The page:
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Strategies for Improving 401(k) Performance

Workplace retirement plans are becoming more central to individuals’ financial lives.

The combination of 401(k) plans’ increased share of overall U.S. retirement balances and advances in technology has led to a greater focus on optimizing  plans’ performance. Two recent papers from Empower Institute, an affiliate of Empower Retirement, highlighted several areas where your clients’ plans might benefit.

Keep It Simple and Clear

A plan participant opens the letter and reads: “Your 401(k) defined contribution retirement plan contributions are invested in the qualified default investment alternative target-date fund based on your anticipated retirement date.” Plan advisors and sponsors’ human resource staff will understand the text, of course, but there’s a chance the terminology will confuse some participants. That’s assuming they read the letter at all, because those who prefer email might have tossed the notice envelope unopened.

“Boosting the Effectiveness of Retirement Plan Communications” examines how plans’ use of jargon, design and delivery methods influences participants’ understanding. For example, consider how the following terms, which are routinely used in plan communications, have different meanings when used in everyday language:

Allocation: Amount expected of an item in short supply
Contribution: Gift or donation to charity
Deferral: The act of putting off something until later
Election: The process of choosing political candidates
Match: Something to light a fire with; athletic competition
Rollover: A trick one teaches to a dog
Vehicle: Car or truck
(Reprinted with permission from Empower Institute)

According to the Empower surveys, 69% of respondents found the term “asset allocation” unclear; 77% had the same response to “Social Security optimization.” The good news is that it’s relatively easy to increase understanding by modifying terms and pretesting participants’ comprehension. For instance, participants understood “employer match” better than “match” alone. “Retirement savings and investments” tested better than the more generic “assets.” “Whenever we’re designing a new communication campaign we use consumer panel testing just to make sure that the imagery that we’re using and the words we’re using and calls to action we’re using work,” says Steve Jenks, senior vice president and chief marketing officer with Empower Retirement. “We can clearly see in the consumer panel testing that as we continue to refine our language and simplify our language, the comprehension continues to get better.”

Effective design also increases the likelihood that recipients will receive the intended message. Tightly packed page or screen layouts can be difficult for readers to digest, and there is a risk they will overlook key points. “Typically, you’ll do better with a design that’s not intimidating, which means you’ll want negative or white space to allow the copy and imagery to breathe,” says Jenks. “We also find that examples, be it, ideally, an example specific to the individual but also, even in general communications, just a generic example, those will also always test out very well in terms of people identifying the best thing they like on a piece or a comprehension.”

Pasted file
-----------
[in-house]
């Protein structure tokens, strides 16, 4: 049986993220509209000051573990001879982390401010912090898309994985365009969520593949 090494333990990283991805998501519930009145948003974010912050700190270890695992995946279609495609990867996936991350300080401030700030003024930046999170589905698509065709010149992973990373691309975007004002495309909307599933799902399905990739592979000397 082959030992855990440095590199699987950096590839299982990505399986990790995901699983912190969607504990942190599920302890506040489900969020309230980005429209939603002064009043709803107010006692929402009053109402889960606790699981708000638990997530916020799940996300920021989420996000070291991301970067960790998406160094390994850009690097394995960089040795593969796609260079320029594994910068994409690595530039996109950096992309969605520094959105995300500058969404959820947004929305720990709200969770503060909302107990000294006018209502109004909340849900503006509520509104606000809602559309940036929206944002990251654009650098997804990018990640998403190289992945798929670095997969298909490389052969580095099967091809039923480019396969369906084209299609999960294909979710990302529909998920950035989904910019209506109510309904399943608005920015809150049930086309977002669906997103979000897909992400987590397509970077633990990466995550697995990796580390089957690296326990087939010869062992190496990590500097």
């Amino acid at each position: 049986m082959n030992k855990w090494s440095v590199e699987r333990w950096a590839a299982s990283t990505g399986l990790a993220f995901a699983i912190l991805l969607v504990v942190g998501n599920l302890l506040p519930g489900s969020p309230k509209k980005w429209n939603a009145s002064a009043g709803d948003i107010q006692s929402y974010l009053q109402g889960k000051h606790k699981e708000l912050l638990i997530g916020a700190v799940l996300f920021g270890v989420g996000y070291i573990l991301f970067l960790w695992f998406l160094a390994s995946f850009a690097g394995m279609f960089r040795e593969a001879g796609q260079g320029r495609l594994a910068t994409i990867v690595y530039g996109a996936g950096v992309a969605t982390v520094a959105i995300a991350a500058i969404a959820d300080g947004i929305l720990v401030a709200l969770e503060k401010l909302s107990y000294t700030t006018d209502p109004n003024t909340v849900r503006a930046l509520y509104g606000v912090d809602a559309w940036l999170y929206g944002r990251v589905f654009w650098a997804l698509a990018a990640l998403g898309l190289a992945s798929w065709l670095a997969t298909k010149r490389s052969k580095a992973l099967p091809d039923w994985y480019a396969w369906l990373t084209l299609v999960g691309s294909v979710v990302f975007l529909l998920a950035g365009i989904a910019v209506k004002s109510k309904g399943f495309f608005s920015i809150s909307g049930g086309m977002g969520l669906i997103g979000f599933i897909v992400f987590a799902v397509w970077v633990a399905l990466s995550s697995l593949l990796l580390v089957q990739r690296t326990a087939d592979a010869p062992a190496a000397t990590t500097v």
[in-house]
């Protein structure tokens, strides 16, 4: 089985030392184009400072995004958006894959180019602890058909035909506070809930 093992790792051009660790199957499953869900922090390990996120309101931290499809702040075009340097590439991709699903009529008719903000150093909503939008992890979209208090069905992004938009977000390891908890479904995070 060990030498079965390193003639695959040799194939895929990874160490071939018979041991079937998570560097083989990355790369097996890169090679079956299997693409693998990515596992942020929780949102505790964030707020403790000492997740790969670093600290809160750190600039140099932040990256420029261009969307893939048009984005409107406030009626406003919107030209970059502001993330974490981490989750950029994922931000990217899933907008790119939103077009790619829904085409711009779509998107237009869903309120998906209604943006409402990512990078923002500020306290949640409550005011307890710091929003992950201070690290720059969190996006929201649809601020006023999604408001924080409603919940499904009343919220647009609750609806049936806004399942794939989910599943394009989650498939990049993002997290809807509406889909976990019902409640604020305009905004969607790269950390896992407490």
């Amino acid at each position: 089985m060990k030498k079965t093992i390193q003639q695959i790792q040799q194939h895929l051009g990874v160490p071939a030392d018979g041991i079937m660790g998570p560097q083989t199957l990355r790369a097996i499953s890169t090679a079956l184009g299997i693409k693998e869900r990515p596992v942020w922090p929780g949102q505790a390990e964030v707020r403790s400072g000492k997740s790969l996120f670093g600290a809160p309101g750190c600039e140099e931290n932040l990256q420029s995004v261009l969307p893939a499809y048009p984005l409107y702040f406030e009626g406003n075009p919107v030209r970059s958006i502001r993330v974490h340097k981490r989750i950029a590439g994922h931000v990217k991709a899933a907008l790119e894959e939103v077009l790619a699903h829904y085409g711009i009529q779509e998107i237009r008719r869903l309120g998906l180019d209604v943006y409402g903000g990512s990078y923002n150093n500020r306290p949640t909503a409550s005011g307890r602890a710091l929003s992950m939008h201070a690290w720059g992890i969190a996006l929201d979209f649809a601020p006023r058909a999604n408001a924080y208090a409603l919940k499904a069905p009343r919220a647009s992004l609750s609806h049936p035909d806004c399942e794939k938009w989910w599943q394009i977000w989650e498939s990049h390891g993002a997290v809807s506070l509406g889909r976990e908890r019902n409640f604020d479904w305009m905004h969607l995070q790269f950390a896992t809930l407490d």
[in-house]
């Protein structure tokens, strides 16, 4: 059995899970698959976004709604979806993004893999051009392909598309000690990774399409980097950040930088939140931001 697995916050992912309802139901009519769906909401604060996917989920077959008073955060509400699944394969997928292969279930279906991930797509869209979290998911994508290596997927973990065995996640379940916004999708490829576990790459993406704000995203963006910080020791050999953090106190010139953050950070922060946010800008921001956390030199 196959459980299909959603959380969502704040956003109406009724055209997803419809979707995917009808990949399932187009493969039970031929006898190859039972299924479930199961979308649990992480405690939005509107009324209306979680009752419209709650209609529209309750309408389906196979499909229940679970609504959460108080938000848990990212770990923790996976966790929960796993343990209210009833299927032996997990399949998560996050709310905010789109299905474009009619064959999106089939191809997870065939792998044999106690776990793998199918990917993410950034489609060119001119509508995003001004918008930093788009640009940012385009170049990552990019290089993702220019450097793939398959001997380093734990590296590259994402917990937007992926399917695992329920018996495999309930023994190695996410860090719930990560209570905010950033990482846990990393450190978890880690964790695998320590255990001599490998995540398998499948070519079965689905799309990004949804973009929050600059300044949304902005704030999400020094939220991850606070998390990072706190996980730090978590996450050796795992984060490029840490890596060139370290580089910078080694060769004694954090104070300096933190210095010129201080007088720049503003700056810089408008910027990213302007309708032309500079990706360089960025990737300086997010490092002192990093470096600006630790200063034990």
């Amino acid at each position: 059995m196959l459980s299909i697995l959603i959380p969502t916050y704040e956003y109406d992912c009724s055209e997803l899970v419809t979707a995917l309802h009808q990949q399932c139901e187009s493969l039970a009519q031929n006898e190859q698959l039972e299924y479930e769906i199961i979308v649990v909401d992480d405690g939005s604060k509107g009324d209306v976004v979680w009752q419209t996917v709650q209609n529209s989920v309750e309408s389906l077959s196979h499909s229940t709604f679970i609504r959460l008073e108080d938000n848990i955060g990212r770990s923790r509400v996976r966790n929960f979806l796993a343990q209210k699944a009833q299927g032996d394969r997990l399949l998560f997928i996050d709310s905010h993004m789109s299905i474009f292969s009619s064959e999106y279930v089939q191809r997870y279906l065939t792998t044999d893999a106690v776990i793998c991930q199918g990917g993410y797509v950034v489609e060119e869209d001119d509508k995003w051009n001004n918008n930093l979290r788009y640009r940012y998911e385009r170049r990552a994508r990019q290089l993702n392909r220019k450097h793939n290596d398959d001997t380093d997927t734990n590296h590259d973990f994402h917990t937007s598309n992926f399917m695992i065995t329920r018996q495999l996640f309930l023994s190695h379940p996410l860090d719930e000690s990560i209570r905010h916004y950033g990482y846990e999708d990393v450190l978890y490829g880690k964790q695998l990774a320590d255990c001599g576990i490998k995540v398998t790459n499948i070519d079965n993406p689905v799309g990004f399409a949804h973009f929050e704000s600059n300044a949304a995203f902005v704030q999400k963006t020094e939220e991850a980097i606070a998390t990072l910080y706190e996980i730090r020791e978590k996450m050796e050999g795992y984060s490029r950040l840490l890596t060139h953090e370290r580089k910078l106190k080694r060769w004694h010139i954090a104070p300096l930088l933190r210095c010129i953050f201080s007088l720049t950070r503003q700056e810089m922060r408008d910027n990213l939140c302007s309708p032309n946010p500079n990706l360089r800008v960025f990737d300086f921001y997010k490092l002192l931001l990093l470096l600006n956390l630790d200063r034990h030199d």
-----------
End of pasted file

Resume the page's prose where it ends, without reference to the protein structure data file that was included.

Fintech Supporting Financial Integration

In November 2018, Harris Poll surveyed about 2,000 plan participants on behalf of Empower Retirement. One topic in the survey’s report, “Critical Tech Trends are Transforming the Retirement System,” asked participants if they want a platform where all their wealth information is aggregated and they have immediate access to saving and investing recommendations. Seventy-one percent responded positively, a strong indication of interest.

Roughly speaking, aggregation-based financial planning has three stages: collecting the data from disparate sources; developing analytics and forecasts based on the data and personal factors, like risk tolerance; and moving the participant from analysis to taking steps that will optimize the outcome, such as the goal of having sufficient retirement income.

The paper notes that this is the role for fintech, which it describes as the partnership of behavioral finance and financial technology: “As fintech solutions for retirement planning continue to evolve, the workplace retirement plan is becoming more central to individuals’ financial lives, integrating aspects of saving, investing and income-generation that once fell outside its purview.”

Cloud computing, machine learning and artificial intelligence are driving the transformation. These technologies help enable what Jenks describes as the movement away from an accounting view of retirement plan balances to an outcomes view. He cites the creation of a sustainable monthly retirement income as an example of a desired outcome.

Per the report: “Big data, unique risk modeling, portfolio customization and a new generation of digital managed accounts are enabling the development of portfolios that aim at a more elevated target: lifetime income in retirement that replaces all—or more—of a participant’s working income.”

Fintech tools are becoming available across the plan-size spectrum. Even if some of your sponsors aren’t aware of or interested in these trends, the white paper is worth reviewing to gain a high-level perspective on their emergence.

TAGS: Technology
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